A toast to something different for New Year’s Eve

If you’re reading a wine blog, it’s probably a safe bet that you’ll be opening a bottle of something bubbly on New Year’s Eve. Maybe you’re opting for Champagne; maybe something less expensive, like California sparkling wine or prosecco.

There are a number of other delicious options that are less well-known. Many offer really good value, like the four recommendations that follow. These suggested bottles are made in the traditional style, like Champagne, in which the secondary fermentation that produces the bubbles happens in the bottle in which the wine is sold. (Most prosecco, on the other hand, is made in a pressurized tank.)

One of my favorite French alternatives to Champagne is crémant d’Alsace, from the eastern region of Alsace. Half a dozen grape varieties are permitted in crémant d’Alsace, ranging from chardonnay and pinot noir to pinot blanc and auxerrois. (Rosé versions are made from pinot noir.) The non-vintage Lucien Albrecht Crémant d’Alsace ($23) is a 50-50 blend of pinot blanc and auxerrois. It displays white fruit flavors accented by some toastiness and a fine texture. Nice richness for the price.

Vouvray is an appellation in France’s Loire Valley that’s probably better known for its still wines, even though slightly less than half the production is still. The wines are based almost exclusively on the chenin blanc grape. In cooler years, much of the production shifts toward drier wines and sparkling; warmer years are good for off-dry and sweet wines. A good sparkling version to try is the 2015 Sylvain Gaudron Vouvray Brut ($16), which offers racy white fruit and just a bare hint of sweetness. And it’s a tremendous bargain.

Italy produces a number of vini spumanti. There’s prosecco, of course, but there are also wines made in the traditional method, or metodo classic. One such wine is Trentodoc, from northern Italy. (Trentodoc is a trademark that combines Trento, the city, with DOC, denominazione di origine controllata, or controlled denomination of origin.) The permitted grape varieties are pinot noir, pinot meunier, chardonnay and pinot blanc.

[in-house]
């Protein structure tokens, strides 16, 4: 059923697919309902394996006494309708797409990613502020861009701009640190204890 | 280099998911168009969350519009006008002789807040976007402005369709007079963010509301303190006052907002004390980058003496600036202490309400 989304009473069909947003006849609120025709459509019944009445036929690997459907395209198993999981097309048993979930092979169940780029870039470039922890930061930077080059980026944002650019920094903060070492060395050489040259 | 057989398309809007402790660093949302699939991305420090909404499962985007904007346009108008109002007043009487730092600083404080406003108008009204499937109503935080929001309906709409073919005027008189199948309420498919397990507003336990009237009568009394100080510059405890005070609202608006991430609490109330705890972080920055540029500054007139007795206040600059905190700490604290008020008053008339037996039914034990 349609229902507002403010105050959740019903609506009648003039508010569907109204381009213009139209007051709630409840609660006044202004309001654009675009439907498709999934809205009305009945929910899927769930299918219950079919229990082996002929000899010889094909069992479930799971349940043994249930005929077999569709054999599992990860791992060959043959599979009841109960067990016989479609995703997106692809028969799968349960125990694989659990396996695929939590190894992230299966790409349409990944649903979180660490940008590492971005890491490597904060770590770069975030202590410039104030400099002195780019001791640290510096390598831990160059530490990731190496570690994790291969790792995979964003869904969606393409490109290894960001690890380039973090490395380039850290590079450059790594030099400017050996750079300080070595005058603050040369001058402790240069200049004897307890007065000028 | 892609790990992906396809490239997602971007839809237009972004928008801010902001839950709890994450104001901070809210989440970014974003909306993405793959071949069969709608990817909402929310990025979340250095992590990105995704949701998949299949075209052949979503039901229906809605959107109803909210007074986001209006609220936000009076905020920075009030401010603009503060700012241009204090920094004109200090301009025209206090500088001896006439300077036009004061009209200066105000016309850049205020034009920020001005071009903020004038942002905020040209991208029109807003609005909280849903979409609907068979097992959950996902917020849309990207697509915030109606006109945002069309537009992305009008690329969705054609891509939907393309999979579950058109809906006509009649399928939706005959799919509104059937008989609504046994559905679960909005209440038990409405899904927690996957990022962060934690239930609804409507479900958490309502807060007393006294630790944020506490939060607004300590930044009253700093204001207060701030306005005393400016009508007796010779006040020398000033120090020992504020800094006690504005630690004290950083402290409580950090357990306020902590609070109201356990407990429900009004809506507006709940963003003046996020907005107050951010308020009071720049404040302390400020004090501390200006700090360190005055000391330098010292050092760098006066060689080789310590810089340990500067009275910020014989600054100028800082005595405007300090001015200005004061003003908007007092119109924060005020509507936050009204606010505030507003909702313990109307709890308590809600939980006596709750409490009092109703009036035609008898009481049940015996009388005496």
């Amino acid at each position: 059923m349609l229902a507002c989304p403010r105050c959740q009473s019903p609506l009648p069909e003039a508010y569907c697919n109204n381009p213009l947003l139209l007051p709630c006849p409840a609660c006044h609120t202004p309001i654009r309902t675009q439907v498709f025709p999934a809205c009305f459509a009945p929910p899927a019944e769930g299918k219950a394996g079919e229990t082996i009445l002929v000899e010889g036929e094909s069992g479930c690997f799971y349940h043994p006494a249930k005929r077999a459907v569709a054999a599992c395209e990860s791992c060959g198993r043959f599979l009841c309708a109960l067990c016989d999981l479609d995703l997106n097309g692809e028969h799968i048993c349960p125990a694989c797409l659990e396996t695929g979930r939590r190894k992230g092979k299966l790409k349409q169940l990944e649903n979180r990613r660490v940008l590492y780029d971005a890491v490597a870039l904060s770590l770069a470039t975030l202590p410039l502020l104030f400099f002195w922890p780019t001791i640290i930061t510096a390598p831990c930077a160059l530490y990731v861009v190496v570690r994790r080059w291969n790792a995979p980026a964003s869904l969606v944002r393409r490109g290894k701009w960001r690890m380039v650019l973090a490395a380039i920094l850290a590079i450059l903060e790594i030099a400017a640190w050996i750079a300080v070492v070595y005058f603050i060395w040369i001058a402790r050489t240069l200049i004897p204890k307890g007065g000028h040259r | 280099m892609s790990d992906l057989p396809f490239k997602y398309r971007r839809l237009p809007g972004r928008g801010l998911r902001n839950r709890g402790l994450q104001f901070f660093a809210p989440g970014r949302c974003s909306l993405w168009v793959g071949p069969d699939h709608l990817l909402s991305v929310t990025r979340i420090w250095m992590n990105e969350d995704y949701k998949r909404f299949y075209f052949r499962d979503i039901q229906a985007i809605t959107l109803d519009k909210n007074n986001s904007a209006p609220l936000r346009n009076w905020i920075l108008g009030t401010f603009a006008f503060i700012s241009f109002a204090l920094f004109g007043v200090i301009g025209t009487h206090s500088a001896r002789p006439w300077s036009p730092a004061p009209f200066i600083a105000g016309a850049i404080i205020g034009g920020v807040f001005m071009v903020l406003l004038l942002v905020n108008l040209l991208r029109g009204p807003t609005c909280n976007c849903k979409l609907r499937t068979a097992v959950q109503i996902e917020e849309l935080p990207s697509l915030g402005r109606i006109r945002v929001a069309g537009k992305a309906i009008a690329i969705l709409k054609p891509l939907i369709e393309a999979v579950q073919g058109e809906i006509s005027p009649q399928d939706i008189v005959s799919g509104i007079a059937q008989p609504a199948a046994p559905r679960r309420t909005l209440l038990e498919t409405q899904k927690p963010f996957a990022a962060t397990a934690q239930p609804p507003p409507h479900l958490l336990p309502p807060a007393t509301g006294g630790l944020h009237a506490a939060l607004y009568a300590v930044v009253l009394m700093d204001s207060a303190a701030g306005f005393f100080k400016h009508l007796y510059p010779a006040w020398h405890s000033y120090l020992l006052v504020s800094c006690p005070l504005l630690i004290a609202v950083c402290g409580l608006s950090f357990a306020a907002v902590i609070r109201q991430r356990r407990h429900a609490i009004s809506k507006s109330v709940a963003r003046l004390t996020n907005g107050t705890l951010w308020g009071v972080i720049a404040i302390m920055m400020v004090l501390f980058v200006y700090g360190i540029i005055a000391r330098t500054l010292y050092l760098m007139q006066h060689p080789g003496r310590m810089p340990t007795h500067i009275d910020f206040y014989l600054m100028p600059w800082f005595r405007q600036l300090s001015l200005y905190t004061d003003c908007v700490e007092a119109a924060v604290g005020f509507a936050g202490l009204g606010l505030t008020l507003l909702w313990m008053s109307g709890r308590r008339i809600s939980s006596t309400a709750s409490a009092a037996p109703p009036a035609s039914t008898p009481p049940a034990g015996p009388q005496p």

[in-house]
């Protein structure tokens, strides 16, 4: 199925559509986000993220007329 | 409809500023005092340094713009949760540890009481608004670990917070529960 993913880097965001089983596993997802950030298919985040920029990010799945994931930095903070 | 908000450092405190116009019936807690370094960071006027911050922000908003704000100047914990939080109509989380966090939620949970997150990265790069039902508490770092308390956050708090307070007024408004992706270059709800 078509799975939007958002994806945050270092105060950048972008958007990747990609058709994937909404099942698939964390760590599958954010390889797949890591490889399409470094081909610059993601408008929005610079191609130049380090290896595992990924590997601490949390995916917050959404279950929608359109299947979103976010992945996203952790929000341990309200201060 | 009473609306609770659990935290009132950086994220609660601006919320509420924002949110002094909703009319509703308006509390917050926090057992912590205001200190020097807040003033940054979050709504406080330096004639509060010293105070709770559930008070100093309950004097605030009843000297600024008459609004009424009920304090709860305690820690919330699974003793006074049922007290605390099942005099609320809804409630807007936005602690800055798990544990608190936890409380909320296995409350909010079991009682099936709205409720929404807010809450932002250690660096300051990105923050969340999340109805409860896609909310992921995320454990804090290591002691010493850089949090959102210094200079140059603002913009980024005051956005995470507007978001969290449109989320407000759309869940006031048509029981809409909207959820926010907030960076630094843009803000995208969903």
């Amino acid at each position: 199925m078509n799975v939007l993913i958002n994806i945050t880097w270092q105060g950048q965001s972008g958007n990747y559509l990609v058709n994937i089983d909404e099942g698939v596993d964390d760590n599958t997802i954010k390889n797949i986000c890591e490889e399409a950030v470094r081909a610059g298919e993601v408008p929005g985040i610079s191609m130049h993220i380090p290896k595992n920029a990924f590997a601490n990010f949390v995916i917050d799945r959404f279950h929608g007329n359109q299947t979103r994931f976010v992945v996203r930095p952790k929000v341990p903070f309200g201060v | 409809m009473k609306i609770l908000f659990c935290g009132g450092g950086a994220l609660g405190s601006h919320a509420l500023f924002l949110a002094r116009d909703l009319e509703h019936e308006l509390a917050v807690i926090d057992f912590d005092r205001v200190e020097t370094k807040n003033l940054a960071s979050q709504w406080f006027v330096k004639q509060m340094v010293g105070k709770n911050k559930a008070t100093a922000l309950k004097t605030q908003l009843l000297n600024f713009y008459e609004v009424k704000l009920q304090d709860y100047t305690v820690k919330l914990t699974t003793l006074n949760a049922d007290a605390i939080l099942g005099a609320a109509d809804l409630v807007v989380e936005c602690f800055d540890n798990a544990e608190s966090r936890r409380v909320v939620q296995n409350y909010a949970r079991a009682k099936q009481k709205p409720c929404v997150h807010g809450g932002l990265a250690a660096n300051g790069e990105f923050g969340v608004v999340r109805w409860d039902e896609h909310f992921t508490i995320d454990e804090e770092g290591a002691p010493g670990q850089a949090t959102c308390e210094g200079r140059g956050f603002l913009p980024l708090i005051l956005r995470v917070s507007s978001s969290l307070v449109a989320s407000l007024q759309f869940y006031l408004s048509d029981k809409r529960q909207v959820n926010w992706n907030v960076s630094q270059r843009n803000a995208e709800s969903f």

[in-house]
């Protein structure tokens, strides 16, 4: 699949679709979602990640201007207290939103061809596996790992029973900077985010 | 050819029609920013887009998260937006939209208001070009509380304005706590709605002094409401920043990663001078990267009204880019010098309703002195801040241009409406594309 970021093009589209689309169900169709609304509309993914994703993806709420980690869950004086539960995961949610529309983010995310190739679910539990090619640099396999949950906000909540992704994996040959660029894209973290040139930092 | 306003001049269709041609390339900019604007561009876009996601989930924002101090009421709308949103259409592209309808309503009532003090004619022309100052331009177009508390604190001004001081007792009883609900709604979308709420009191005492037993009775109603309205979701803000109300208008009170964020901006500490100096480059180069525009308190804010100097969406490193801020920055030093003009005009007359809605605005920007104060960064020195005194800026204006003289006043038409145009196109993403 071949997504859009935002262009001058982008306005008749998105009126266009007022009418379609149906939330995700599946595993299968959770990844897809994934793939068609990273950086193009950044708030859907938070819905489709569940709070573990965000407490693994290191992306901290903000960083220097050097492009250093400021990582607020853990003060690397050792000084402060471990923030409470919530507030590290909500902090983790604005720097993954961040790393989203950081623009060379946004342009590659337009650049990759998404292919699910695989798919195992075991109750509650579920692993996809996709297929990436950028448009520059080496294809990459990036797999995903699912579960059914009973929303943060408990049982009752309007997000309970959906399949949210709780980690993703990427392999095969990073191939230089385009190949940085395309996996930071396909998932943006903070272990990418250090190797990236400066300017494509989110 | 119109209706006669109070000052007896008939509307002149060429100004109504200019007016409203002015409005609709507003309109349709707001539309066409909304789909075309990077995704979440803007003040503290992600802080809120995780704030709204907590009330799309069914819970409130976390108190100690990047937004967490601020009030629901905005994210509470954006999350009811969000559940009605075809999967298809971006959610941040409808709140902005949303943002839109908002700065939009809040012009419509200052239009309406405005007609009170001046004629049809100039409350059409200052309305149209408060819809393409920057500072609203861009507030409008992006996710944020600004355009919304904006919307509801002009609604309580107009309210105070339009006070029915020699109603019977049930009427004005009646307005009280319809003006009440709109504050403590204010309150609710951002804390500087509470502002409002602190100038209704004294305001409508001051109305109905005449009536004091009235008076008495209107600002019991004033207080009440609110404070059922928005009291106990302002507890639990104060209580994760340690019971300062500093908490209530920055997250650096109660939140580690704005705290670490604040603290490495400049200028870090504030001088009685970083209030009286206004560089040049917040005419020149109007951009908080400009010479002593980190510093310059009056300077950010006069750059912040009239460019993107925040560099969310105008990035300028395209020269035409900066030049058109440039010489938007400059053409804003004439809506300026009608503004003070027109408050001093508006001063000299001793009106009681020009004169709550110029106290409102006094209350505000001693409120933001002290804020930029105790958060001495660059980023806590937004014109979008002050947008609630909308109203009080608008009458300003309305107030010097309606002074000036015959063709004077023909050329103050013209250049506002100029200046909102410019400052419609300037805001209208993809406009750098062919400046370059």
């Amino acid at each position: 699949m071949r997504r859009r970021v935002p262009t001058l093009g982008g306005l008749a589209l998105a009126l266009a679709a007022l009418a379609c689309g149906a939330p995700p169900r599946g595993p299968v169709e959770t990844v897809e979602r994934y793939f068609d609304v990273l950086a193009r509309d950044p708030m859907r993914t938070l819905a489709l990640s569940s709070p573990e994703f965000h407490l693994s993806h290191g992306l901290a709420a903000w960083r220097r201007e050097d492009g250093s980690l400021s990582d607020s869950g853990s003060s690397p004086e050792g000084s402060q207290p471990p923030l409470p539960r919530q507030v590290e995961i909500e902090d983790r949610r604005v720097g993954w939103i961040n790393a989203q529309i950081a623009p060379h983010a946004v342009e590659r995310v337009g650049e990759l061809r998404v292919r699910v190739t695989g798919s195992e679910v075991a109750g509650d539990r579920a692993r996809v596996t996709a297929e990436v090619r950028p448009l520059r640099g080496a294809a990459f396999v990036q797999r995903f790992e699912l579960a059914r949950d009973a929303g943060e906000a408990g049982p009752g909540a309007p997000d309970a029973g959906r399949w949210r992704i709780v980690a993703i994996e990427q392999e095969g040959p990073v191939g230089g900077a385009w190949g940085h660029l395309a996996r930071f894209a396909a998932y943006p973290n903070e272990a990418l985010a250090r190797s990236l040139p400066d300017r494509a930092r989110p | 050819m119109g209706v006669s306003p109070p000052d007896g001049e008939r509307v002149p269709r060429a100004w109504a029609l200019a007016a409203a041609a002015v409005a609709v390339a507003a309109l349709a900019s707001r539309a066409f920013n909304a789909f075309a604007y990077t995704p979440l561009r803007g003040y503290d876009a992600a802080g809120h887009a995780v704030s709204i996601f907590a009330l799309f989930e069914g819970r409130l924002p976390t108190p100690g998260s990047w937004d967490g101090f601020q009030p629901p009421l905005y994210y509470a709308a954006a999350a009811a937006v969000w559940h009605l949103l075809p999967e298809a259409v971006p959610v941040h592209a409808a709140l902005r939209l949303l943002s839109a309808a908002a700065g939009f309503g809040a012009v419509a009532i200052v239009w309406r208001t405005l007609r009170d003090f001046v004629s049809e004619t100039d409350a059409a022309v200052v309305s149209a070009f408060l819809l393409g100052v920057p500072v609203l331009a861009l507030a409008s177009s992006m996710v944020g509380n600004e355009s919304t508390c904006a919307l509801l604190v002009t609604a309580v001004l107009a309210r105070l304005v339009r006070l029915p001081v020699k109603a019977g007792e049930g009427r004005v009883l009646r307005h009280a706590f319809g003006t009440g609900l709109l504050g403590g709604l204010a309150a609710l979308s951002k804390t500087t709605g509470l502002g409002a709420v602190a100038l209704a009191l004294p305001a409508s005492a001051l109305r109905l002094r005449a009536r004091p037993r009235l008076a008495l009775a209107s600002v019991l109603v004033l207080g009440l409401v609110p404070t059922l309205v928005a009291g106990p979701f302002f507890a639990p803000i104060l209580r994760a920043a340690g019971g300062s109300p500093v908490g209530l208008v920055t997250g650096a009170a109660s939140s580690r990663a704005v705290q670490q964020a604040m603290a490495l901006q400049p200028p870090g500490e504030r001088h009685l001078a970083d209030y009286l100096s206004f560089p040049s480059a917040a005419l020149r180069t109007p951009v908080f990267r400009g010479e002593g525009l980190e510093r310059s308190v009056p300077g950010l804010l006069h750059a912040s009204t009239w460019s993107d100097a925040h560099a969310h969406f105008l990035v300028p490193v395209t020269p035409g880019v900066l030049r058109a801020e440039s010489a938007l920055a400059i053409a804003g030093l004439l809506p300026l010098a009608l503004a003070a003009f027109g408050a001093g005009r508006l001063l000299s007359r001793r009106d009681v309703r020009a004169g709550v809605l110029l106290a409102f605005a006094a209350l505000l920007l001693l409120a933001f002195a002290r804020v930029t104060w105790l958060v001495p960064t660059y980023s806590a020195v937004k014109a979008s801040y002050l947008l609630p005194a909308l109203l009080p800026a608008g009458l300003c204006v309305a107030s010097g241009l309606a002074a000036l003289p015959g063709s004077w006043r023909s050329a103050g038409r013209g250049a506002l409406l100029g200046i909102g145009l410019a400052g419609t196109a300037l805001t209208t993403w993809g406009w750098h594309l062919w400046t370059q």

The 2013 Altemasi Trentodoc Brut ($25), which is 100 percent chardonnay, is round and slightly toasty, with citrusy fruit and good length. Another Trentodoc producer to look for is Ferrari.

Everyone knows about sparkling wine from California; Oregon and Washington produce a fair amount of bubbly, too. You’ll also find small amounts of sparkling wine in other states that are mostly distributed locally or sold only at the winery. But there’s a very good, nationally distributed sparkling wine from, of all places, New Mexico. Gruet Winery was founded by a winemaking family from Champagne who planted chardonnay and pinot noir in southern New Mexico.

The non-vintage Gruet Brut ($18), the winery’s flagship bubbly, is made in the traditional method and is 75 percent chardonnay and 25 percent pinot noir. The wine is fresh and racy, with citrus and green apple. The fruit lends a perception of sweetness, though the wine is nearly bone dry. It’s exceedingly easy to drink.

Cheers!

 

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